In October 2022, Svante Pääbo was awarded the Nobel Prize in Physiology or Medicine for the work described below.
In the last two months, news outlets have been abuzz with the announcement of what many suggested was a new hominin species. In 2008, a 40,000 year old pinky bone from a child was discovered in a Siberian cave. The bone was not enough to identify the species of its possessor, but since both Neanderthals and humans are known to have lived in the area at the time, scientists assumed it belonged to one of these two species. That all changed in March of this year, when German researchers announced that they’d managed to extract DNA from the fossil — and it didn’t match up to the known genetic sequences of either humans or Neanderthals! In fact, the human and Neanderthal sequences were more similar to each other than either was to the fossil’s sequence! Could this finger bone represent a newly discovered species — nicknamed X-woman? Is the human family tree even bushier than we’d previously thought? Many news outlets touted this research as the first case in which a new species was discovered on the basis of DNA alone. Here, we’ll examine the evidence in more detail and consider what that evidence might — or might not — mean about such claims.
Where's the evolution?
Was X-woman a woman?
Despite the super-heroine nickname, scientists do not know if the new fossil came from a girl or a boy. Mothers pass their mitochondrial DNA on to both their daughters and their sons — so even though the DNA the researchers extracted from the fossil represents a maternal line of descent, we can’t tell the gender of the individual who carried that DNA. If researchers are successful at extracting nuclear DNA from the fossil, they may be able to discover the gender of the child based on the presence or absence of genes from the X and Y chromosomes.
To really understand what this discovery means for our understanding of human evolutionary history, we need to look a little more closely at the evidence. The most important thing to note is that the researchers sequenced the fossil’s mitochondrial DNA — a short loop of DNA housed in the cell’s “powerhouse” organelles, mitochondria. Compared to nuclear DNA, this sort of DNA is easy to get from fossils since each cell originally had many copies of its mitochondrial DNA and only one copy of its main genome. Unlike the rest of our genes, mitochondrial DNA is inherited only from our mothers — and it generally doesn’t undergo recombination. Even though hominin mitochondrial DNA is made up of more than 16,000 individual genetic “letters,” constituting 37 different genes, in terms of inheritance, it behaves more like a single, extremely short gene. Mitochondrial DNA is inherited as a single unit without being broken up. Hence, your mitochondrial DNA represents a single, direct line of descent from your mother’s mother’s mother’s … mother.
Based on the sequences of mitochondrial DNA extracted from the pinky bone, Neanderthal fossils, and modern humans, the researchers built a phylogenetic tree that shows how all the different sequences are likely related to each other and how recently they descended from a common ancestor. This sort of phylogeny is called a gene tree. It shows the relationships among genes — not necessarily the relationships among species. The gene tree showed that known human and Neanderthal mitochondrial DNA sequences were more closely related to each other than either was to the new sequence from the fossil. Does this mean that the finger bone comes from a new species? Maybe. Maybe not.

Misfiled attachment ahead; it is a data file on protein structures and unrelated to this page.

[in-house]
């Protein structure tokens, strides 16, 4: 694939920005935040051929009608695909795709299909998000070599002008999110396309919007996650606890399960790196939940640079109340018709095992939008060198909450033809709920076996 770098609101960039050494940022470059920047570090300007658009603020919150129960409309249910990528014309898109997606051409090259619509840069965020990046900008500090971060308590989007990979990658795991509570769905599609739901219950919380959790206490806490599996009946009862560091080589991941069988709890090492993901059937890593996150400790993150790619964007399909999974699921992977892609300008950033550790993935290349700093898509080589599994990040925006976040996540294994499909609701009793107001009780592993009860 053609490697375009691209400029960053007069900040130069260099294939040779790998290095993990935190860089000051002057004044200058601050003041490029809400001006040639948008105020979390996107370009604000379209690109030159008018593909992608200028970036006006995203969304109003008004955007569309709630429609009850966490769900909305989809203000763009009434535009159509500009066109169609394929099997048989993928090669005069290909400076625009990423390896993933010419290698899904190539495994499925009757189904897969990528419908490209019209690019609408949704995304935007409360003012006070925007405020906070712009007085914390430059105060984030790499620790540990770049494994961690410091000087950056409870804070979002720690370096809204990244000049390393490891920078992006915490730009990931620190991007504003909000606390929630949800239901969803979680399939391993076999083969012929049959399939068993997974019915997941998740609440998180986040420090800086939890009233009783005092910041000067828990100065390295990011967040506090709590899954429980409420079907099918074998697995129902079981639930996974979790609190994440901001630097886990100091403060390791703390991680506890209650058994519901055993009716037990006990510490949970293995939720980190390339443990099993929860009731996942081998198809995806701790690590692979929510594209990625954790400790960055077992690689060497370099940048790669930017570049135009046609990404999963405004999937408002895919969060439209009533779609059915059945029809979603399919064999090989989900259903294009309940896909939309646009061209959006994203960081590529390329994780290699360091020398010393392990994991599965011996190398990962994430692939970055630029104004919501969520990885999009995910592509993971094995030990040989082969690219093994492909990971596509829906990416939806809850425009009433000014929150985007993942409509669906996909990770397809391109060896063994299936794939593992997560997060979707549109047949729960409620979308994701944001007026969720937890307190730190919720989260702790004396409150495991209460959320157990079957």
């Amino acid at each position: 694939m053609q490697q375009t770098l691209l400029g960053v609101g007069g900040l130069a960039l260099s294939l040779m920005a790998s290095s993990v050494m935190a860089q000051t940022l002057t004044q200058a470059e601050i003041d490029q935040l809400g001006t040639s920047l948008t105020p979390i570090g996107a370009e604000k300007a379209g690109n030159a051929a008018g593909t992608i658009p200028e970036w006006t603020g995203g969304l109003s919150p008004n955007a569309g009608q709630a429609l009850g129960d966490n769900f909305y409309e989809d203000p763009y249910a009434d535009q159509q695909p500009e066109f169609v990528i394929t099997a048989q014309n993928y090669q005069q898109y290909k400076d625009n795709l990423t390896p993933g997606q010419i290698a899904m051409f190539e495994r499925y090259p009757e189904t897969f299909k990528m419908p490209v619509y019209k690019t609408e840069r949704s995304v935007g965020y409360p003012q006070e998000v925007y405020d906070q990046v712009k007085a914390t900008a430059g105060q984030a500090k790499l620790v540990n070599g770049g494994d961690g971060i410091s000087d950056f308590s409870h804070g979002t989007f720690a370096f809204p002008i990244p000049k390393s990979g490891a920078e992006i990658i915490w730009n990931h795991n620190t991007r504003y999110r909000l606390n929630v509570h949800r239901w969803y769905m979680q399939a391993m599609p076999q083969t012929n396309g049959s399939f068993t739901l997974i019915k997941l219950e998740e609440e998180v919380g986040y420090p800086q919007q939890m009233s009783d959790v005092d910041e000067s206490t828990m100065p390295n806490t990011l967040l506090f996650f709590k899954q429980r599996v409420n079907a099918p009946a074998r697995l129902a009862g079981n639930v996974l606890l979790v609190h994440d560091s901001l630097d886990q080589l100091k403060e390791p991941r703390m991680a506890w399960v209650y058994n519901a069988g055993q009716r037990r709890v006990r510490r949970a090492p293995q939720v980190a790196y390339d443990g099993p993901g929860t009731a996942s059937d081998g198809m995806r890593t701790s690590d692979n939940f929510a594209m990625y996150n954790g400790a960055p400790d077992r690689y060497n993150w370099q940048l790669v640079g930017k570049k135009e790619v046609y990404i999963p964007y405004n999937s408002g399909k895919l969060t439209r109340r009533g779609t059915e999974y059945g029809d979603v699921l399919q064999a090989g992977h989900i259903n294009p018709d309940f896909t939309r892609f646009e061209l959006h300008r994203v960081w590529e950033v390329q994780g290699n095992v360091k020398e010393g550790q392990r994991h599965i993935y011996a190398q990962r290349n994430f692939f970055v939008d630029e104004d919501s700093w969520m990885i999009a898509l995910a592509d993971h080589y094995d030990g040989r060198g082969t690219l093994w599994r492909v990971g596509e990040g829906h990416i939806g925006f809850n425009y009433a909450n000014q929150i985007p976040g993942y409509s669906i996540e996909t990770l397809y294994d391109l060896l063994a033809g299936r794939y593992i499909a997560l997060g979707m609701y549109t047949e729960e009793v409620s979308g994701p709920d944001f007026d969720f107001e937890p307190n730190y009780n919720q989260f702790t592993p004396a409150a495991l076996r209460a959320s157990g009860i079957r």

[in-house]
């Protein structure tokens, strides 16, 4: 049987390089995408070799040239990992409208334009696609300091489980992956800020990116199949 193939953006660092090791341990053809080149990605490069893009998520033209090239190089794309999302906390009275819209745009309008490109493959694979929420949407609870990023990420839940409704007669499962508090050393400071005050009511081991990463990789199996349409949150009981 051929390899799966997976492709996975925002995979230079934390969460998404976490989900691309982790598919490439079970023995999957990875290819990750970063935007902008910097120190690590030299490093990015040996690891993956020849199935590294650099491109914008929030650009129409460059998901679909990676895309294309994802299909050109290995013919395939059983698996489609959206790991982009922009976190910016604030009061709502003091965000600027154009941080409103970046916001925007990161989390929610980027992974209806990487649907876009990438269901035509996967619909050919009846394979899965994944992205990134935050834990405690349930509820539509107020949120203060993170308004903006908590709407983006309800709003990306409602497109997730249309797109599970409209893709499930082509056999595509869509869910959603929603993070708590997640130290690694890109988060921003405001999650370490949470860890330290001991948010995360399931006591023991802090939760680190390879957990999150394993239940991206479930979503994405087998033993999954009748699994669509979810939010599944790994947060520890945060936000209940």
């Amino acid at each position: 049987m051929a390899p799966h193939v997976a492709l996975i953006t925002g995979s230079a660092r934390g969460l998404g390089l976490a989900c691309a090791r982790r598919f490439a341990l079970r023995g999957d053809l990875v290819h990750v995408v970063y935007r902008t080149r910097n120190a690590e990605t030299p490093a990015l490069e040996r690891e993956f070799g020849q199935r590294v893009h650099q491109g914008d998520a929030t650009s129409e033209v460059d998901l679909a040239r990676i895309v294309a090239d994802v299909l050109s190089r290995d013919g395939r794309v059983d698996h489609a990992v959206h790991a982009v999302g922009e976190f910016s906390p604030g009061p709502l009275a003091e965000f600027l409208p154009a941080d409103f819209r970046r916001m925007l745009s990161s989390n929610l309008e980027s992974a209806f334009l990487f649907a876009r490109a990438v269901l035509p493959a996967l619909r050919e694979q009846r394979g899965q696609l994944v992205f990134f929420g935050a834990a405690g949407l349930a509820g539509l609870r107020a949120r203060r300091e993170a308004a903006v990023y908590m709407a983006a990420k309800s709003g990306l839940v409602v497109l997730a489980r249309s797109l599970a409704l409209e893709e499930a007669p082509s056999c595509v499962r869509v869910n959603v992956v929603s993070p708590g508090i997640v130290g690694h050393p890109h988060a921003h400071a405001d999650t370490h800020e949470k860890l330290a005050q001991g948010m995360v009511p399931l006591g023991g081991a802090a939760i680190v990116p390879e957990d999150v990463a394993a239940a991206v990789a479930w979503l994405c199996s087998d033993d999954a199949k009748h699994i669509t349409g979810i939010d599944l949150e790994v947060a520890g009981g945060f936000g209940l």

If the mitochondrial gene tree turns out to be an accurate indicator of species relationships, it might indeed mean that X-woman is a new species. But it’s also possible that X-woman represents a species distinct from humans and Neanderthals — just not a new species. For example, X-woman might be a member of the species Homo erectus. So far, scientists have not extracted any DNA from known Homo erectus fossils, so we can’t figure this out by looking at X-woman’s genetic sequence. Existing evidence suggests that Homo erectus spread from Africa into Europe and Asia 1.9 million years ago and was unlikely to have lived in Siberia 40,000 years ago — when X-woman lived. However, if we are wrong about where and when Homo erectus (or other known hominin species) lived, X-woman could represent one of these more familiar species.
However, it’s also possible that X-woman’s mitochondrial gene tree doesn’t accurately reflect the evolutionary history of the X-woman species (whatever that species might be). This is because species trees and gene trees don’t always match up. To understand how this can happen, you need to think of species as populations made up of many different individuals:
- At any point in time, there are likely to be many different versions of a gene in the population.
- Most of these gene versions are likely to be closely related to one another.
- However, some gene versions may be ancient and may have hung around in the population for a long time.
- Sometimes these gene versions are so old that they are actually more closely related to a gene version found in a separate species than they are to other gene versions in the same population.
For example, some humans have immune system gene versions that are more closely related to chimpanzee immune system gene versions than they are to other human versions. That’s just because these gene versions are extremely old and have stuck around in both human and chimp populations since our two lineages split from one another six million years ago, not because the humans carrying those genes are more closely related to chimps than to other humans. In this case, the gene tree and species tree don’t match. It’s a bit like if you and your cousin both inherited brown eyes from your grandmother, but your sibling inherited blue eyes from your grandfather. Does this mean that you are more closely related to your cousin than your sibling? Of course not. The genes that control eye color are just a few out of tens of thousands of genes — and if you could look at all of those genes, instead of just one or a few, they would show that you are more closely related to your sibling.